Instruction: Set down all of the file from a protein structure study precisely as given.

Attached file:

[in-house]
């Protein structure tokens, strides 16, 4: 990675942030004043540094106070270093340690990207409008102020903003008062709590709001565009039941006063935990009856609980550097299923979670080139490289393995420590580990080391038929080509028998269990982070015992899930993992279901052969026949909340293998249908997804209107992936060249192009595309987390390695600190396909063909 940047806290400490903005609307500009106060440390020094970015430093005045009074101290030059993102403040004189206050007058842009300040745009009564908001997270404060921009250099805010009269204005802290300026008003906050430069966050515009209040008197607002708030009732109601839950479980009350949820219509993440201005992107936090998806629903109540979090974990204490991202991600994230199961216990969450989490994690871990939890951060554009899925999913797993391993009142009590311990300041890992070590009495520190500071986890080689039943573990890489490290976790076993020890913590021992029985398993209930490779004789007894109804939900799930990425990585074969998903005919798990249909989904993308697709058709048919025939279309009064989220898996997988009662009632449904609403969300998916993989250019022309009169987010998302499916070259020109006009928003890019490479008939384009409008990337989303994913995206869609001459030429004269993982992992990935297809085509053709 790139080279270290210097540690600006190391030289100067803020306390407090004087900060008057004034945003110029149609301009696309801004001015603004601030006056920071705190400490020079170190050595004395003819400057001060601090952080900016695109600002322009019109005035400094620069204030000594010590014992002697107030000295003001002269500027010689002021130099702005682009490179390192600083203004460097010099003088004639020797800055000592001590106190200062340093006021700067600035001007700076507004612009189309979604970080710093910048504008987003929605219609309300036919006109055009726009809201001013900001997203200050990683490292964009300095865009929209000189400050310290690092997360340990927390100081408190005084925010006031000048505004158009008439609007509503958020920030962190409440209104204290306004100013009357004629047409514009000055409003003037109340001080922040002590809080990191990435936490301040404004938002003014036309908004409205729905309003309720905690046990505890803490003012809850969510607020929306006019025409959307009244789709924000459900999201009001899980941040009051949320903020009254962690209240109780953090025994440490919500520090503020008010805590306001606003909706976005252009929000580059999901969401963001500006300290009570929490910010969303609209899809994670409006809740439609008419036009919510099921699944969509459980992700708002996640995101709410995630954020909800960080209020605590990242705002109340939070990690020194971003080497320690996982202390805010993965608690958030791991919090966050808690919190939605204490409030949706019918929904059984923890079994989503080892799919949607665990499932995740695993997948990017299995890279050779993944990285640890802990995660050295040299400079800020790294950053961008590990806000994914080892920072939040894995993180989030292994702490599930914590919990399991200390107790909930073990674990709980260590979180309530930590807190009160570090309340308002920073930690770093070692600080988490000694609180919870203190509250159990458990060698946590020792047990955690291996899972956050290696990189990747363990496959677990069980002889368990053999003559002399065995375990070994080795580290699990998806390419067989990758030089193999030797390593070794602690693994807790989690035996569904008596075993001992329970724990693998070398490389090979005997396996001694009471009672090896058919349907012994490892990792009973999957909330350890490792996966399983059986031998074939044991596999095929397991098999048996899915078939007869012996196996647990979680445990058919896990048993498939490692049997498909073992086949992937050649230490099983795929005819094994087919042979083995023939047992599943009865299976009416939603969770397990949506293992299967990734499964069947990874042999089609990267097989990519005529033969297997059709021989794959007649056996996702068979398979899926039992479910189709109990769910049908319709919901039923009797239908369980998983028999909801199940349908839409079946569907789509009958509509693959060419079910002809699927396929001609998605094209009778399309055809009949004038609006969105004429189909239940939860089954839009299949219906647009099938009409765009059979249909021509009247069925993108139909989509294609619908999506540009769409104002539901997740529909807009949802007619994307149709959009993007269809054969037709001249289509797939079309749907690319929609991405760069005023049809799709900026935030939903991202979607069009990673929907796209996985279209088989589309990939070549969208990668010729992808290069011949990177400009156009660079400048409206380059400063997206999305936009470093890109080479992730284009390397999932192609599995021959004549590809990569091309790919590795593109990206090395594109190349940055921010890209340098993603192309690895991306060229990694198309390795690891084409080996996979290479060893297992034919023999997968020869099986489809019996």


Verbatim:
[in-house]
């Protein structure tokens, strides 16, 4: 990675942030004043540094106070270093340690990207409008102020903003008062709590709001565009039941006063935990009856609980550097299923979670080139490289393995420590580990080391038929080509028998269990982070015992899930993992279901052969026949909340293998249908997804209107992936060249192009595309987390390695600190396909063909 940047806290400490903005609307500009106060440390020094970015430093005045009074101290030059993102403040004189206050007058842009300040745009009564908001997270404060921009250099805010009269204005802290300026008003906050430069966050515009209040008197607002708030009732109601839950479980009350949820219509993440201005992107936090998806629903109540979090974990204490991202991600994230199961216990969450989490994690871990939890951060554009899925999913797993391993009142009590311990300041890992070590009495520190500071986890080689039943573990890489490290976790076993020890913590021992029985398993209930490779004789007894109804939900799930990425990585074969998903005919798990249909989904993308697709058709048919025939279309009064989220898996997988009662009632449904609403969300998916993989250019022309009169987010998302499916070259020109006009928003890019490479008939384009409008990337989303994913995206869609001459030429004269993982992992990935297809085509053709 790139080279270290210097540690600006190391030289100067803020306390407090004087900060008057004034945003110029149609301009696309801004001015603004601030006056920071705190400490020079170190050595004395003819400057001060601090952080900016695109600002322009019109005035400094620069204030000594010590014992002697107030000295003001002269500027010689002021130099702005682009490179390192600083203004460097010099003088004639020797800055000592001590106190200062340093006021700067600035001007700076507004612009189309979604970080710093910048504008987003929605219609309300036919006109055009726009809201001013900001997203200050990683490292964009300095865009929209000189400050310290690092997360340990927390100081408190005084925010006031000048505004158009008439609007509503958020920030962190409440209104204290306004100013009357004629047409514009000055409003003037109340001080922040002590809080990191990435936490301040404004938002003014036309908004409205729905309003309720905690046990505890803490003012809850969510607020929306006019025409959307009244789709924000459900999201009001899980941040009051949320903020009254962690209240109780953090025994440490919500520090503020008010805590306001606003909706976005252009929000580059999901969401963001500006300290009570929490910010969303609209899809994670409006809740439609008419036009919510099921699944969509459980992700708002996640995101709410995630954020909800960080209020605590990242705002109340939070990690020194971003080497320690996982202390805010993965608690958030791991919090966050808690919190939605204490409030949706019918929904059984923890079994989503080892799919949607665990499932995740695993997948990017299995890279050779993944990285640890802990995660050295040299400079800020790294950053961008590990806000994914080892920072939040894995993180989030292994702490599930914590919990399991200390107790909930073990674990709980260590979180309530930590807190009160570090309340308002920073930690770093070692600080988490000694609180919870203190509250159990458990060698946590020792047990955690291996899972956050290696990189990747363990496959677990069980002889368990053999003559002399065995375990070994080795580290699990998806390419067989990758030089193999030797390593070794602690693994807790989690035996569904008596075993001992329970724990693998070398490389090979005997396996001694009471009672090896058919349907012994490892990792009973999957909330350890490792996966399983059986031998074939044991596999095929397991098999048996899915078939007869012996196996647990979680445990058919896990048993498939490692049997498909073992086949992937050649230490099983795929005819094994087919042979083995023939047992599943009865299976009416939603969770397990949506293992299967990734499964069947990874042999089609990267097989990519005529033969297997059709021989794959007649056996996702068979398979899926039992479910189709109990769910049908319709919901039923009797239908369980998983028999909801199940349908839409079946569907789509009958509509693959060419079910002809699927396929001609998605094209009778399309055809009949004038609006969105004429189909239940939860089954839009299949219906647009099938009409765009059979249909021509009247069925993108139909989509294609619908999506540009769409104002539901997740529909807009949802007619994307149709959009993007269809054969037709001249289509797939079309749907690319929609991405760069005023049809799709900026935030939903991202979607069009990673929907796209996985279209088989589309990939070549969208990668010729992808290069011949990177400009156009660079400048409206380059400063997206999305936009470093890109080479992730284009390397999932192609599995021959004549590809990569091309790919590795593109990206090395594109190349940055921010890209340098993603192309690895991306060229990694198309390795690891084409080996996979290479060893297992034919023999997968020869099986489809019996």